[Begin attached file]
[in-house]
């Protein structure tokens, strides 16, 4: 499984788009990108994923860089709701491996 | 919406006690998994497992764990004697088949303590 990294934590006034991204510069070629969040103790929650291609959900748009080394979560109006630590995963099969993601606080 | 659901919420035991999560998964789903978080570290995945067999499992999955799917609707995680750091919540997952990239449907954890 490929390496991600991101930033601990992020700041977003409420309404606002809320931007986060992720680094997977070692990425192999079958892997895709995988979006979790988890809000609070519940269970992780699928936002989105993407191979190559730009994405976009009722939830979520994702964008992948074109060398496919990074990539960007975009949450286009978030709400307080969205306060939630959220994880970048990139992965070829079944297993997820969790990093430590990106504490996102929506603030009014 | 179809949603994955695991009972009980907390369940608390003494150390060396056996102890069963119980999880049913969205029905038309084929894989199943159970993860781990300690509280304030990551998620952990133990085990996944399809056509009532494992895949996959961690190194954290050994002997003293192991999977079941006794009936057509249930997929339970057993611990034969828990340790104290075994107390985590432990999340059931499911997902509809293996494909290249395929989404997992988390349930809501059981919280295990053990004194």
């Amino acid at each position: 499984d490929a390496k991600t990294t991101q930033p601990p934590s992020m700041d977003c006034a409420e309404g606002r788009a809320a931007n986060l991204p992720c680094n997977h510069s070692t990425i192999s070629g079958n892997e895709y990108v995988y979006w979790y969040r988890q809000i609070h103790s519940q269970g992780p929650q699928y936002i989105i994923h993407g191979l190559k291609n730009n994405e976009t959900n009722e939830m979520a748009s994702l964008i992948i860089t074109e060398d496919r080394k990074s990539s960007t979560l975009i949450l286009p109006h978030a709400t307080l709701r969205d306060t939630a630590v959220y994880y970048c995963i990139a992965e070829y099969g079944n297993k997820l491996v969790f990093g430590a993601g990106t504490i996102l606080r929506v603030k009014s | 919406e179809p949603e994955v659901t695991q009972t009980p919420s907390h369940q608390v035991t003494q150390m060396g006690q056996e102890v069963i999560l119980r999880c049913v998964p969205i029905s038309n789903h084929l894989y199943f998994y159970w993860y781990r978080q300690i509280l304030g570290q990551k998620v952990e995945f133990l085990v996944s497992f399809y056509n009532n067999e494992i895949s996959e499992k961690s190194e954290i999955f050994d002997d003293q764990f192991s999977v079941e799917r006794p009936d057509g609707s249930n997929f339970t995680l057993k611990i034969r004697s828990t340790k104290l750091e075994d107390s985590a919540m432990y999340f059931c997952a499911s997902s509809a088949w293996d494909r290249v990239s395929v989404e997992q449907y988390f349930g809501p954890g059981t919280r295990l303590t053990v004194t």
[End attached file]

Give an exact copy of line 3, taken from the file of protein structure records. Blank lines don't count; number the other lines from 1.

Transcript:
């Amino acid at each position: 499984d490929a390496k991600t990294t991101q930033p601990p934590s992020m700041d977003c006034a409420e309404g606002r788009a809320a931007n986060l991204p992720c680094n997977h510069s070692t990425i192999s070629g079958n892997e895709y990108v995988y979006w979790y969040r988890q809000i609070h103790s519940q269970g992780p929650q699928y936002i989105i994923h993407g191979l190559k291609n730009n994405e976009t959900n009722e939830m979520a748009s994702l964008i992948i860089t074109e060398d496919r080394k990074s990539s960007t979560l975009i949450l286009p109006h978030a709400t307080l709701r969205d306060t939630a630590v959220y994880y970048c995963i990139a992965e070829y099969g079944n297993k997820l491996v969790f990093g430590a993601g990106t504490i996102l606080r929506v603030k009014s | 919406e179809p949603e994955v659901t695991q009972t009980p919420s907390h369940q608390v035991t003494q150390m060396g006690q056996e102890v069963i999560l119980r999880c049913v998964p969205i029905s038309n789903h084929l894989y199943f998994y159970w993860y781990r978080q300690i509280l304030g570290q990551k998620v952990e995945f133990l085990v996944s497992f399809y056509n009532n067999e494992i895949s996959e499992k961690s190194e954290i999955f050994d002997d003293q764990f192991s999977v079941e799917r006794p009936d057509g609707s249930n997929f339970t995680l057993k611990i034969r004697s828990t340790k104290l750091e075994d107390s985590a919540m432990y999340f059931c997952a499911s997902s509809a088949w293996d494909r290249v990239s395929v989404e997992q449907y988390f349930g809501p954890g059981t919280r295990l303590t053990v004194t």